Skin Therapy During Harmattan Season

 

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Photo by Brian Fraser on Unsplash.

While North America and Europe are experiencing winter, in West African countries, they are well into the Harmattan season.  This dry season typically lasts from November until mid-March and is the result of the dry, dusty northeast winds that blow from the Sahara desert into West Africa.  The winds are so dry and so much dust fills the air at times that there’s a visible haze in the sky.

As a result the dry air and hot sun, invariably affects the skin.  Dry, flaky, scaly skin is a problem many deal with during this time.  Extra care needs to be taken to keep your skin healthy.

1. Stay hydrated.

Drink plenty of fluids, especially water, to keep your body hydrated.  If you don’t like drinking plain water, add slices of fruit or cucumber to give it a little flavour and make it more enjoyable. Avoid too much caffeine (coffee, cola, tea)  because it can actually cadehydrate you.  Also eating more fruits, which naturally have water in them, also helps with your fluid intake.

drink-fruit-1554657_1920

 

2. Exfoliate.

Choose natural ways to exfoliate the dead skin cells to keep your skin looking fresh.  Exfoliate your skin once or twice a week to keep it glowing throughout the season.  This will reveal a fresh layer of skin once your scrub the dead cells off.  There are quite a number of products available from cosmetic and beauty supply retailers to meet your needs.

One brand to watch is Hamamat African beauty.  Created by Ghanaian model and former beauty queen Hamamat Montia, the product line is made with natural ingredients and combines traditional recipes the model learned from growing up in Northern Ghana.  Try Hamamat’s Tongo Body Scrub to reveal a fresh layer of glowing skin.

hamamat
Hamamat Tongo Body Scrub. (Image courtesy http://www.hamamat.com)

If you don’t want to buy product, you can also make your own at home.  Try mixing coconut oil with cane sugar or sea salt to make a natural scrub.  In the extreme heat, coconut oil will be liquid so, it’s a good idea that you put the mix into a fridge to cool it.  That way the grains of sugar or salt will remain intact (rather than dissolve).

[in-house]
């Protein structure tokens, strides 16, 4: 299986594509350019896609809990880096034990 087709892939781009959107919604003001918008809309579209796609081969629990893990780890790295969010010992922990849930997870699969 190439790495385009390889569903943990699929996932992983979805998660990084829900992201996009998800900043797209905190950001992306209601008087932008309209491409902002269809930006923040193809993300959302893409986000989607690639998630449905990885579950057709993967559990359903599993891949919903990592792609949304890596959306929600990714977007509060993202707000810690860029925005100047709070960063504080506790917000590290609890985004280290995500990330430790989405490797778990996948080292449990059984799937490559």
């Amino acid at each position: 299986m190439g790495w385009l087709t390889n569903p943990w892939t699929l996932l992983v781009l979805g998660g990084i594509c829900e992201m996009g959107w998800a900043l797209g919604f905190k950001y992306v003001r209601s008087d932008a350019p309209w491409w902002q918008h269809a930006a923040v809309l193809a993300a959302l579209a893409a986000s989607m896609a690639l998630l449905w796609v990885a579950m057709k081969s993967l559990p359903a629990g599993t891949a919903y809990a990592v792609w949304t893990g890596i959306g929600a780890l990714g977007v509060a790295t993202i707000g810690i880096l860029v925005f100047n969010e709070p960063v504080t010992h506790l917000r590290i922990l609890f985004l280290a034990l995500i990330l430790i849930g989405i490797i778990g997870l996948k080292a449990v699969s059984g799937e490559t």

Once it’s a semi-solid, continue to whip the mixture before spreading it all over your skin.  Gently scrub off all the dead skin cells.   You’ll immediately notice how fresh your layer of skin underneath is.  Wash your body thoroughly so as not to leave any residue.

3. Moisturize

It’s so important to take extra care of your skin by adding the moisture it needs during this dry season.  Avoid extremely hot showers because it can be more drying on the skin.  Cool or lukewarm is less harsh.  Put moisturizer on immediately after you finish bathing to lock in moisture.  Don’t let your skin dry completely before you add the cream or lotion.

Organic raw shea butter is one of the best ways to keep your skin soft, subtle and guard it against the dry harsh Harmattan winds.  I like to melt it and add my favourite essential oils for a nice soft fragrance.

My favourite go-to body lotion is Dark & Lovely Creme Oils.  They’ve created a formula especially for African skin to glow and look its best.  Another product I love, which, as far as I know isn’t sold in Africa, is Dream Cream by Lush.  I buy this when I’m in Canada or the U.S.  It’s so amazing, light and keeps my body soft.  Others I like include Vaseline Total Moisture Cocoa Radiant Lotion.

creme oils
Dark & Lovely Creme 6 Oils is sold in African retail stores.

4. Lips

Don’t forget about your lips.  Because the skin on your lips is thinner than the rest of your body, the dryness can have painful effects, especially when they are so dry they crack.  Using lip balms are the best way to keep them protected.  I also like to moisturize my lips before I go to bed, keeping them soft and supple.

Although they look fantastic, matte lipsticks can be very drying on your lips.  Avoid using them during this season or you can opt to moisturize your lips before you add colour your lips.  I suggest adding moisture about an 30 minutes before you use the lipstick so it can absorb into the skin before you use a matte lipstick.

5. Hands & Feet

Your hands and feet truly suffer from dryness during this time.  Make the effort to get regular pedicures and manicures to keep your skin looking good.

If you can’t afford to go to a salon to get this done, you can always make an extra effort at home to scrub your feet with a pumice stone.  You can use the same body scrub for your body on your feet and hands to remove dead skin.

Pay extra attention to your cuticles because they can also become so dry they crack.  Rubbing oils into your nail beds and cuticles can keep them moisturized.

 

 

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